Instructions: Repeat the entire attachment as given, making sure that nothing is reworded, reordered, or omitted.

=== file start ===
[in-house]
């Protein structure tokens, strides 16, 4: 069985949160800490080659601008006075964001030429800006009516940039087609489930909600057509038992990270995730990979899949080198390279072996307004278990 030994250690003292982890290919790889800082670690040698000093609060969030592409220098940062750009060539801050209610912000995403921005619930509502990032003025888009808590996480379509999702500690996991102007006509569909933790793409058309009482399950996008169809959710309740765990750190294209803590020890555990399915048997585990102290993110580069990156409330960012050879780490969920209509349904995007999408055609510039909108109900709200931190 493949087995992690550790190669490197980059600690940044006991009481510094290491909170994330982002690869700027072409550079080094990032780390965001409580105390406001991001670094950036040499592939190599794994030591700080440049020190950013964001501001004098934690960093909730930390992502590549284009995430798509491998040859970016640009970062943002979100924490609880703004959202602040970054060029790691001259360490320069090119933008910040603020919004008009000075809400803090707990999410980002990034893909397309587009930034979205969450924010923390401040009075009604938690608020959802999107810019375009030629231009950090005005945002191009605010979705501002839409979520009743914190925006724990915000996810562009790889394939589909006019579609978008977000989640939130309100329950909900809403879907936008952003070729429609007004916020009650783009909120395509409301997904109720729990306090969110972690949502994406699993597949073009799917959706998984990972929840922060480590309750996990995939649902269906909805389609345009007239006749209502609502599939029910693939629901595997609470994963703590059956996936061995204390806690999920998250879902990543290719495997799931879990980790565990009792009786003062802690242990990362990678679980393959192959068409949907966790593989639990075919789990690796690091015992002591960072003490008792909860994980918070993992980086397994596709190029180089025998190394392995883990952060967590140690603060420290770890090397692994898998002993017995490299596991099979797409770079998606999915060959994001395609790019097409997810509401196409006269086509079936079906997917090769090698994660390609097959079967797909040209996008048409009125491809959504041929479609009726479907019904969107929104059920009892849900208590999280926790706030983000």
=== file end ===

[in-house]
């Protein structure tokens, strides 16, 4: 069985949160800490080659601008006075964001030429800006009516940039087609489930909600057509038992990270995730990979899949080198390279072996307004278990 030994250690003292982890290919790889800082670690040698000093609060969030592409220098940062750009060539801050209610912000995403921005619930509502990032003025888009808590996480379509999702500690996991102007006509569909933790793409058309009482399950996008169809959710309740765990750190294209803590020890555990399915048997585990102290993110580069990156409330960012050879780490969920209509349904995007999408055609510039909108109900709200931190 493949087995992690550790190669490197980059600690940044006991009481510094290491909170994330982002690869700027072409550079080094990032780390965001409580105390406001991001670094950036040499592939190599794994030591700080440049020190950013964001501001004098934690960093909730930390992502590549284009995430798509491998040859970016640009970062943002979100924490609880703004959202602040970054060029790691001259360490320069090119933008910040603020919004008009000075809400803090707990999410980002990034893909397309587009930034979205969450924010923390401040009075009604938690608020959802999107810019375009030629231009950090005005945002191009605010979705501002839409979520009743914190925006724990915000996810562009790889394939589909006019579609978008977000989640939130309100329950909900809403879907936008952003070729429609007004916020009650783009909120395509409301997904109720729990306090969110972690949502994406699993597949073009799917959706998984990972929840922060480590309750996990995939649902269906909805389609345009007239006749209502609502599939029910693939629901595997609470994963703590059956996936061995204390806690999920998250879902990543290719495997799931879990980790565990009792009786003062802690242990990362990678679980393959192959068409949907966790593989639990075919789990690796690091015992002591960072003490008792909860994980918070993992980086397994596709190029180089025998190394392995883990952060967590140690603060420290770890090397692994898998002993017995490299596991099979797409770079998606999915060959994001395609790019097409997810509401196409006269086509079936079906997917090769090698994660390609097959079967797909040209996008048409009125491809959504041929479609009726479907019904969107929104059920009892849900208590999280926790706030983000």